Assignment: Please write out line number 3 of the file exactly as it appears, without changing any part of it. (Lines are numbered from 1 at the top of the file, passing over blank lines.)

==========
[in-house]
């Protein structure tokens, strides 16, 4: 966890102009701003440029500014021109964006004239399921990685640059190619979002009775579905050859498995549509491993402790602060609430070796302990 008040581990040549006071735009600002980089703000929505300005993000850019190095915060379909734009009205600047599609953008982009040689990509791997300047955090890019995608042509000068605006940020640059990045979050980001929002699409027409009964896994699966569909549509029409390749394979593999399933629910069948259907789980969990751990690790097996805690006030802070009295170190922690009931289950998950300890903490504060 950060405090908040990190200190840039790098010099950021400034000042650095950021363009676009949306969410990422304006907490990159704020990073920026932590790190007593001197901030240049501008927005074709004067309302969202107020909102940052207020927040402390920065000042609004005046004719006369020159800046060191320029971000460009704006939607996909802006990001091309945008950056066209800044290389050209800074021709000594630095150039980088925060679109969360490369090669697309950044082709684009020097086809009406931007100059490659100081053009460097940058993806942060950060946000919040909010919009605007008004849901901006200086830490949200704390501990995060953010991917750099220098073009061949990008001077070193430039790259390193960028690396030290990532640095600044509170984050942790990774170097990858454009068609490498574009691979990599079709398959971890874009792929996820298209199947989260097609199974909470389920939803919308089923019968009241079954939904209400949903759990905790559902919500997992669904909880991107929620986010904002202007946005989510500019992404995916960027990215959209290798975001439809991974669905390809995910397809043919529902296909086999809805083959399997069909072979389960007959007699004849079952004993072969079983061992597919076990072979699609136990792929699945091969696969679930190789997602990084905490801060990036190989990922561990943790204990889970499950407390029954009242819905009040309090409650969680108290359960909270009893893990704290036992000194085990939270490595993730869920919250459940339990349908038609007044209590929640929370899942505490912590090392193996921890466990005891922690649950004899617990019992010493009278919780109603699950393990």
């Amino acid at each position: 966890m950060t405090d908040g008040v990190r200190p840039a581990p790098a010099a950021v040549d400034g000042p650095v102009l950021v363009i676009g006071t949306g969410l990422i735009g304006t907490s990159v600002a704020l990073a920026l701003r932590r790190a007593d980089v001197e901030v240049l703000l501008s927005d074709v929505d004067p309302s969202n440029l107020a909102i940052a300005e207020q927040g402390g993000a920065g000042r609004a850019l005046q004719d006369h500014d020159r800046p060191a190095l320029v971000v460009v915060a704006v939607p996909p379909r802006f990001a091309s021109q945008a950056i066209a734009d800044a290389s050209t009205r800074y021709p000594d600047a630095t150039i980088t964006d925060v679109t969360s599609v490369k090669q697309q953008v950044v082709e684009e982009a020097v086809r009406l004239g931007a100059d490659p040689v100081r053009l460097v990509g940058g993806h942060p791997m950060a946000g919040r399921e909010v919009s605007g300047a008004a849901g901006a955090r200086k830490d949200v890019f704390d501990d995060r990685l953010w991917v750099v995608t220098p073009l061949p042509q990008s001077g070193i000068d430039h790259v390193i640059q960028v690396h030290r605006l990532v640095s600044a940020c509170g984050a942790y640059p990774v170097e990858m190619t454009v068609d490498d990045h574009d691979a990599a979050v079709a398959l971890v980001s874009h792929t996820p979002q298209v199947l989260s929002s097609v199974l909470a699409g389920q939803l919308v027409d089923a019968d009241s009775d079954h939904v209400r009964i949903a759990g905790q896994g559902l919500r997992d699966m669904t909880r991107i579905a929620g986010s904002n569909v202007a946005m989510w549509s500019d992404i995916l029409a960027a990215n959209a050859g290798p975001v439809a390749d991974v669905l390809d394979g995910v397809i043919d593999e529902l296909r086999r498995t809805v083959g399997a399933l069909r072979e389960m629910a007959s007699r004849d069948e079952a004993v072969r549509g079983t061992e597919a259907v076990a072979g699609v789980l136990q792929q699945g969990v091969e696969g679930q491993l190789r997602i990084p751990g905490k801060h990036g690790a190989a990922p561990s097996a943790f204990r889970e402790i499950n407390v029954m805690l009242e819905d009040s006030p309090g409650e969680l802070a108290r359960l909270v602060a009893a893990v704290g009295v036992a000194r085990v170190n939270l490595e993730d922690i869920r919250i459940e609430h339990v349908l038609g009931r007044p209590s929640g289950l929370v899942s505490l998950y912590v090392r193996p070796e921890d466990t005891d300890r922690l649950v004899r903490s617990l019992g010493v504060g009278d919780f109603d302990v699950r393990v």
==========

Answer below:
């Amino acid at each position: 966890m950060t405090d908040g008040v990190r200190p840039a581990p790098a010099a950021v040549d400034g000042p650095v102009l950021v363009i676009g006071t949306g969410l990422i735009g304006t907490s990159v600002a704020l990073a920026l701003r932590r790190a007593d980089v001197e901030v240049l703000l501008s927005d074709v929505d004067p309302s969202n440029l107020a909102i940052a300005e207020q927040g402390g993000a920065g000042r609004a850019l005046q004719d006369h500014d020159r800046p060191a190095l320029v971000v460009v915060a704006v939607p996909p379909r802006f990001a091309s021109q945008a950056i066209a734009d800044a290389s050209t009205r800074y021709p000594d600047a630095t150039i980088t964006d925060v679109t969360s599609v490369k090669q697309q953008v950044v082709e684009e982009a020097v086809r009406l004239g931007a100059d490659p040689v100081r053009l460097v990509g940058g993806h942060p791997m950060a946000g919040r399921e909010v919009s605007g300047a008004a849901g901006a955090r200086k830490d949200v890019f704390d501990d995060r990685l953010w991917v750099v995608t220098p073009l061949p042509q990008s001077g070193i000068d430039h790259v390193i640059q960028v690396h030290r605006l990532v640095s600044a940020c509170g984050a942790y640059p990774v170097e990858m190619t454009v068609d490498d990045h574009d691979a990599a979050v079709a398959l971890v980001s874009h792929t996820p979002q298209v199947l989260s929002s097609v199974l909470a699409g389920q939803l919308v027409d089923a019968d009241s009775d079954h939904v209400r009964i949903a759990g905790q896994g559902l919500r997992d699966m669904t909880r991107i579905a929620g986010s904002n569909v202007a946005m989510w549509s500019d992404i995916l029409a960027a990215n959209a050859g290798p975001v439809a390749d991974v669905l390809d394979g995910v397809i043919d593999e529902l296909r086999r498995t809805v083959g399997a399933l069909r072979e389960m629910a007959s007699r004849d069948e079952a004993v072969r549509g079983t061992e597919a259907v076990a072979g699609v789980l136990q792929q699945g969990v091969e696969g679930q491993l190789r997602i990084p751990g905490k801060h990036g690790a190989a990922p561990s097996a943790f204990r889970e402790i499950n407390v029954m805690l009242e819905d009040s006030p309090g409650e969680l802070a108290r359960l909270v602060a009893a893990v704290g009295v036992a000194r085990v170190n939270l490595e993730d922690i869920r919250i459940e609430h339990v349908l038609g009931r007044p209590s929640g289950l929370v899942s505490l998950y912590v090392r193996p070796e921890d466990t005891d300890r922690l649950v004899r903490s617990l019992g010493v504060g009278d919780f109603d302990v699950r393990v």